Believe it or not, dryer sheets are one of the most important items on our winterizing checklist! For some reason, mice hate the smell of dryer sheets. Last offseason, we learned the hard way that you can’t use just any dryer sheets. The first time we stored Lady T, we used Bounce brand and there was absolutely no sign of critters the following spring. Last year, we used a generic brand and when we opened up Lady T this past spring, we got quite a surprise. Mice had infiltrated every cabinet and every drawer in our rig, leaving behind a nasty layer of poop. Also, they used our marine toilet paper to create nests in several different spots. In this case, it’s totally worth it to buy the brand name. Make sure to stuff the Bounce sheets in every nook and cranny to deter those destructive little poop machines!

Dryer sheets in bathroom.

Dryer sheets, air freshener and moisture absorber in the bathroom.

In our research, we also discovered a natural rodent repellent called Fresh Cab. We didn’t want to use traps or poison so we purchased a bunch of these and placed them in several spots throughout Lady T. They smell great and we found no additional evidence of mice throughout the summer. Additionally, we purchased a couple of covered storage bins and used them to store everything from the drawers and cabinets. This includes cookware, dinnerware and the contents of our utility drawers. We left the bins inside Lady T but placed a weight on top of each to keep any critters out.

The last thing we do inside is add another gallon of RV antifreeze, pouring some into the sink and shower drains. It is important to reach the P-trap in the pipes, where a small amount of water may collect and freeze when the temp drops.

Check out the pics and videos below and thanks for reading!


Click on the photos to open in a gallery.

New Article Published!

Hi there fellow travelers,

We are excited to announce that another one of our articles has been published on Everything About! This article was posted to our blog a couple of weeks ago and we’re happy to share it with even more viewers through one of the most comprehensive RVing websites online. Check it out here!

See you on the road,


Our First Published Article!

Recently, we have been visiting a site called “Everything About RVing”. This website offers a ton of information regarding all aspects of the RV lifestyle and encourages its visitors to contribute their knowledge and experience by submitting articles.

Over the weekend, we finished an article called “10 Pre-Trip Operational Checks for Your RV” and thought it would be fun to submit if for publication. We sent it to Everything About RVing on Saturday evening and were surprised when they e-mailed us on Sunday to let us know they had published it!

Here is a snippet from the article:

No matter how much you prepare your RV for a road trip, there always seems to be at least one thing, often something obvious, that is overlooked. The following are 10 essential pre-trip checks to keep you on the road!

10. Turn on the refrigerator at least 24 hours prior to your departure. This will allow plenty of time for cooling and help you detect any issues.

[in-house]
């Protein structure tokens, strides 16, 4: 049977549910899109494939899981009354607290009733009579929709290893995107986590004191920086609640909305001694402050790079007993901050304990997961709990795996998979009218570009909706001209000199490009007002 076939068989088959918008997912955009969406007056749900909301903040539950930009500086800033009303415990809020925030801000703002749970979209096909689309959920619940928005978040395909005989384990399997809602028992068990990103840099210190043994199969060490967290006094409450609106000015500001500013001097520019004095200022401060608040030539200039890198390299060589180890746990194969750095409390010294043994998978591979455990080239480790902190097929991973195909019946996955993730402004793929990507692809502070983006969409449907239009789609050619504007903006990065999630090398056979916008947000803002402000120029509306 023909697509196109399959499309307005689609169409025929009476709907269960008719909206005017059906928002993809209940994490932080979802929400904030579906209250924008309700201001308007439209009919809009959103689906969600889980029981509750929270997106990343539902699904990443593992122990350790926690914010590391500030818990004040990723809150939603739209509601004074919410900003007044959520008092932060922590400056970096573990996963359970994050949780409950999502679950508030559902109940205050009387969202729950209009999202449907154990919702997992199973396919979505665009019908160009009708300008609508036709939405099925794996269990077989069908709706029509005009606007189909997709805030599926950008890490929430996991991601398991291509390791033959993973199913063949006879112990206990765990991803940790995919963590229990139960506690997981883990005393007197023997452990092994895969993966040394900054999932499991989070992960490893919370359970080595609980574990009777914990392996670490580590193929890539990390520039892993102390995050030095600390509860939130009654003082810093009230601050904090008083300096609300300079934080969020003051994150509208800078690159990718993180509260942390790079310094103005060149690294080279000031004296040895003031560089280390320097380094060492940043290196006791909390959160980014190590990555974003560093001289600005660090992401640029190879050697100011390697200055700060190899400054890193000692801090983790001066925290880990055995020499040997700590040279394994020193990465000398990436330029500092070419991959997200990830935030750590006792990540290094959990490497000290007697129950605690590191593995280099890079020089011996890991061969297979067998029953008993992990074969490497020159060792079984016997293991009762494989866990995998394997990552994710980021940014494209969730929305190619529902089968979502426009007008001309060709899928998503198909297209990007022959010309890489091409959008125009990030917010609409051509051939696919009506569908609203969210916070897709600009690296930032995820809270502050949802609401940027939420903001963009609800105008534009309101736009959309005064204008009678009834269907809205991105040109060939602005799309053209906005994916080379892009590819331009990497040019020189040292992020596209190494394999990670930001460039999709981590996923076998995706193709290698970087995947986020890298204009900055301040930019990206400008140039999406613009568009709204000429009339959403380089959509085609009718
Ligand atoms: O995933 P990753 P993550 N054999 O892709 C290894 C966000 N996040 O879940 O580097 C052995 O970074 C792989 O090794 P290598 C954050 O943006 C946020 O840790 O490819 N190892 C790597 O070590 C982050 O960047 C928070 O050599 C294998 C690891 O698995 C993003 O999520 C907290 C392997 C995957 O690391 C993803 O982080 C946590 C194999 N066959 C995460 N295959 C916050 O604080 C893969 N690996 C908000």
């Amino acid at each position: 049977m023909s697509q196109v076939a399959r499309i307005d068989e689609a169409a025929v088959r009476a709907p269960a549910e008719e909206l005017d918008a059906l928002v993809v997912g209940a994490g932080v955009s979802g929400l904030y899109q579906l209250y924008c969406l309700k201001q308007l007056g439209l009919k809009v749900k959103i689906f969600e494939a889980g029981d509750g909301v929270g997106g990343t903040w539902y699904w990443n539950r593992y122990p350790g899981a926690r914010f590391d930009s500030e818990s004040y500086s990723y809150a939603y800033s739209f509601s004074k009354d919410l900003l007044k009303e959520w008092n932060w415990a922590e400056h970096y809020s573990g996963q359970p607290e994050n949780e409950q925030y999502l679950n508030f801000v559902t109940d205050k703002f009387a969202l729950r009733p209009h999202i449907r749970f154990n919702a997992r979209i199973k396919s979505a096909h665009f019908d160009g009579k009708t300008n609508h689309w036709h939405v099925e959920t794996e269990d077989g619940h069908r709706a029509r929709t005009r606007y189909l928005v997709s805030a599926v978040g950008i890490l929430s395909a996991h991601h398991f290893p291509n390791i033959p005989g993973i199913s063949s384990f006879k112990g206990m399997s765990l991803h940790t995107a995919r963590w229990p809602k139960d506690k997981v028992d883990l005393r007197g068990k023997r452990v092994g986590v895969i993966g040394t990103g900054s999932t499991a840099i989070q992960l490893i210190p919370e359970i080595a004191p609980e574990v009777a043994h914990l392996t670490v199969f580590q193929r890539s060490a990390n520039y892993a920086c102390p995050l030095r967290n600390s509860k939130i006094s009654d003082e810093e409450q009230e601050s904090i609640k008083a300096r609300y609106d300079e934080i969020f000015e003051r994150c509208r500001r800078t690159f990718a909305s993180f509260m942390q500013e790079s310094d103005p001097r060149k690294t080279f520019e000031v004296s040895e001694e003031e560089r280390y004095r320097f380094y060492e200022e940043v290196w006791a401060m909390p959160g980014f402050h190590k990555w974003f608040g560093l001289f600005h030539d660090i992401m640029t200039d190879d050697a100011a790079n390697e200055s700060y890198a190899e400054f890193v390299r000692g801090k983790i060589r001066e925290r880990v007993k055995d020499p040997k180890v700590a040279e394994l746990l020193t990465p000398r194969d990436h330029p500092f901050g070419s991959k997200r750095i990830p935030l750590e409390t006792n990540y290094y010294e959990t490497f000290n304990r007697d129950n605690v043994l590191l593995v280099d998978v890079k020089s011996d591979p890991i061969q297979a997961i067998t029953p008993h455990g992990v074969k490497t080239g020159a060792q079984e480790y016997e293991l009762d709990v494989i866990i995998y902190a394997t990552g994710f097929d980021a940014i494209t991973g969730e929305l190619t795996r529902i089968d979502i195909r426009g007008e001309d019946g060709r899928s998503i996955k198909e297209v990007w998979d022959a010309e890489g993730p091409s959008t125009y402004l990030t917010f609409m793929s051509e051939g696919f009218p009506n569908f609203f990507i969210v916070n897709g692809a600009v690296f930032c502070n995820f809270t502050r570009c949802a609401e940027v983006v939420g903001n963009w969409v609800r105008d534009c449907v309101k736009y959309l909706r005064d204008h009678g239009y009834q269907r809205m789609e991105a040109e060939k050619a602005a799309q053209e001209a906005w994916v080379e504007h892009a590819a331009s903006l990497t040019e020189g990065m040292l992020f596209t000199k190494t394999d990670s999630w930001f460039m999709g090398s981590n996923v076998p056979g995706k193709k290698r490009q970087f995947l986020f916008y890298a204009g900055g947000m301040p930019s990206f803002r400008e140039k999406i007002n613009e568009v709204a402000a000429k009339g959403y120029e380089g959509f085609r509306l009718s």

9. Make sure that the gray and black water tanks have been emptied and the appropriate chemicals have been added. The less waste in the tanks the lighter your rig will be however, leaving at least ¼ of a tank of water will help the chemicals dissolve.
8. Flip your switches! Switches for your tanks, water pump, propane and appliances should all be in working order. Broken switches can be replaced cheaply and easily.
7. Fire up your generator, even if you won’t be using it. Let it run for at least 15 minutes and check for oil or gas leaks. If your generator has an altitude adjustment, make sure that it is set appropriately.

To read the rest of the article, please visit

See you on the road!
©Along The Way With J&J 2015 – Content not to be reproduced in any way without consent.

Safety Tips for Dry Camping in Rest Stops & Parking Lots

Staying safe and secure while dry camping (boondocking) is easy if you maintain situational awareness. Situational awareness is simply being conscious of who and what is around you and remaining alert in order to make quick and correct decisions.

An easy way to keep your RV secure is to always park where there is plenty of light. This will deter anyone who may be searching for an easy target. A perpetrator is more apt to be seen if you are in a well-lit area and you are more likely to notice someone’s shadow as they approach your rig.

You should always keep your doors locked when parked and make sure to look before you exit. Check outside your windows on all sides and always exit with another person, if possible. It’s also a good idea to keep a light on inside while sleeping or if you have to leave your RV for an extended period of time. If someone comes upon your rig, having a light on will make it more difficult for them to determine if there is someone inside.

If you need to go inside a store or truck stop at night, we recommend as little socializing as possible. Some people may be genuinely friendly but those intent on causing harm have ways to get information out of you by initiating random conversation. If you do speak to strangers, be cautious of what you say and don’t disclose personal details about yourself or your destination. For example, you shouldn’t tell a stranger that you are traveling alone or broadcast what you have in your RV. Additionally, don’t flash a lot of cash around. Select a secure spot for cash and important papers and leave them there. Carry only what you need and always get a receipt for purchases. Provide as little temptation as possible.

Concerning firearms, you should research the laws for each state that you will be traveling in to determine if they recognize your firearms permit. Every state has its own laws and permitting process. There may be federal transport laws that would allow you to transport the firearm but it would likely need to be locked, unloaded and separate from ammunition. There are serious consequences for violating interstate firearms laws so take the time to research!

Another option to consider is a pellet or BB gun. Most states require that an individual is 18 or older to purchase a pellet or BB gun and anyone younger would need to be under adult supervision. The more well-made models are indistinguishable from a real firearm and could act as a distraction long enough for you to get to safety. Again, check the laws for each state that you will be traveling in.

Other weapons that you can carry on your person or in your rig include pocket knives, mace (check the laws for each state), a stun gun (check the laws for each state), or a good old-fashioned club. Many truck stops sell tire thumpers that are designed to check tire pressure on big rigs but double as a solid self-defense club.

Although it’s impossible to foresee everything that may occur while you’re on the road, following these tips can help you can avoid many unpleasant experiences. Preparedness is the key to travel safety!

Be safe and have fun!
©Along The Way With J&J 2015 – Content not to be reproduced in any way without consent.